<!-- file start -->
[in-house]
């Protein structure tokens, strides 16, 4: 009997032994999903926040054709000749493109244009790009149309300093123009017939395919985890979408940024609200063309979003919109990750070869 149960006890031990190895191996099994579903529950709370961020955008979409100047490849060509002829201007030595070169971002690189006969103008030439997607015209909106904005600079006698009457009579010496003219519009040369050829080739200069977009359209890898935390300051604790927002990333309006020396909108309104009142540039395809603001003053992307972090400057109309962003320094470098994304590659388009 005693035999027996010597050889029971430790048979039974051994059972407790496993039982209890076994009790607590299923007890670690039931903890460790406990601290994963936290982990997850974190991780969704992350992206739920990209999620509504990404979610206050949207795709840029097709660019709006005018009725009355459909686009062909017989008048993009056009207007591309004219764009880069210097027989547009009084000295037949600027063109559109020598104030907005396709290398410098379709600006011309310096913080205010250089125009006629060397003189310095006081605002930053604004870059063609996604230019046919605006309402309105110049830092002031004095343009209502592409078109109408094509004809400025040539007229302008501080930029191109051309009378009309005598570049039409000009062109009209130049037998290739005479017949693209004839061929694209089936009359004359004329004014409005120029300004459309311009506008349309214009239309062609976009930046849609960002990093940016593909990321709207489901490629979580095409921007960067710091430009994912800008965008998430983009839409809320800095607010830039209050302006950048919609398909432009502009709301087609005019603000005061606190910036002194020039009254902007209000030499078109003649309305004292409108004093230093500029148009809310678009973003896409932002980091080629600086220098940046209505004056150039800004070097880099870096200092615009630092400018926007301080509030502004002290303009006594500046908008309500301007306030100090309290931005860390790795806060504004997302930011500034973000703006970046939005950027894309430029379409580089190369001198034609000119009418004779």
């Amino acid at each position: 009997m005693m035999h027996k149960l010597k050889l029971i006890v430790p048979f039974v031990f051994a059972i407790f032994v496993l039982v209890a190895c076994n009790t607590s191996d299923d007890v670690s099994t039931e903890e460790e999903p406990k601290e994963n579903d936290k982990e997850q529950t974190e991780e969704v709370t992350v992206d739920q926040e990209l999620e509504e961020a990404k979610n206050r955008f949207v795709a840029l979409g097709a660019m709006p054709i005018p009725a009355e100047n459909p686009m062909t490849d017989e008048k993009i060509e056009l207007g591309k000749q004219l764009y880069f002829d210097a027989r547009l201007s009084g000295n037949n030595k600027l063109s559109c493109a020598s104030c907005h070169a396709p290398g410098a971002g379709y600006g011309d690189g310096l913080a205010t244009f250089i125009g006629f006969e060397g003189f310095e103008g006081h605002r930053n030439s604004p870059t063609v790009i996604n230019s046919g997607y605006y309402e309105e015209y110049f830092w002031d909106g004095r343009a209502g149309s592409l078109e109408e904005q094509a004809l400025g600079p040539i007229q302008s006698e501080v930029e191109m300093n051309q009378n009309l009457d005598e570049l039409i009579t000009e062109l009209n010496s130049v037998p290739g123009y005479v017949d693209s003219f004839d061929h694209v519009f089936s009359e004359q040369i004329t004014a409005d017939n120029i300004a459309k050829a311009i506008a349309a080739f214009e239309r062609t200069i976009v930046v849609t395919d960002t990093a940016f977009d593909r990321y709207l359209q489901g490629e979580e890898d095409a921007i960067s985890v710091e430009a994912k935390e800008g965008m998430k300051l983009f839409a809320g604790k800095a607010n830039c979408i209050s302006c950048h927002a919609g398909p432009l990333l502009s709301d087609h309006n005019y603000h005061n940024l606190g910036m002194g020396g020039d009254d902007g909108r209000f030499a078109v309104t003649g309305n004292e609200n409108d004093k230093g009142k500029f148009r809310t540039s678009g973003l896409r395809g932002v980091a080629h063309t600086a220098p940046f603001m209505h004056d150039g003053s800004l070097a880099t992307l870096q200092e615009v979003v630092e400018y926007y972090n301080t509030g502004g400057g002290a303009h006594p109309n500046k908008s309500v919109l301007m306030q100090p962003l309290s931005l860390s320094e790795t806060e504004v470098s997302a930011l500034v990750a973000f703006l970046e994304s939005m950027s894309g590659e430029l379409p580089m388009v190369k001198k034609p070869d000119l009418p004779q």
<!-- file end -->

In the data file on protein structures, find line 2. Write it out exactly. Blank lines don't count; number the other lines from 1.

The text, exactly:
């Protein structure tokens, strides 16, 4: 009997032994999903926040054709000749493109244009790009149309300093123009017939395919985890979408940024609200063309979003919109990750070869 149960006890031990190895191996099994579903529950709370961020955008979409100047490849060509002829201007030595070169971002690189006969103008030439997607015209909106904005600079006698009457009579010496003219519009040369050829080739200069977009359209890898935390300051604790927002990333309006020396909108309104009142540039395809603001003053992307972090400057109309962003320094470098994304590659388009 005693035999027996010597050889029971430790048979039974051994059972407790496993039982209890076994009790607590299923007890670690039931903890460790406990601290994963936290982990997850974190991780969704992350992206739920990209999620509504990404979610206050949207795709840029097709660019709006005018009725009355459909686009062909017989008048993009056009207007591309004219764009880069210097027989547009009084000295037949600027063109559109020598104030907005396709290398410098379709600006011309310096913080205010250089125009006629060397003189310095006081605002930053604004870059063609996604230019046919605006309402309105110049830092002031004095343009209502592409078109109408094509004809400025040539007229302008501080930029191109051309009378009309005598570049039409000009062109009209130049037998290739005479017949693209004839061929694209089936009359004359004329004014409005120029300004459309311009506008349309214009239309062609976009930046849609960002990093940016593909990321709207489901490629979580095409921007960067710091430009994912800008965008998430983009839409809320800095607010830039209050302006950048919609398909432009502009709301087609005019603000005061606190910036002194020039009254902007209000030499078109003649309305004292409108004093230093500029148009809310678009973003896409932002980091080629600086220098940046209505004056150039800004070097880099870096200092615009630092400018926007301080509030502004002290303009006594500046908008309500301007306030100090309290931005860390790795806060504004997302930011500034973000703006970046939005950027894309430029379409580089190369001198034609000119009418004779």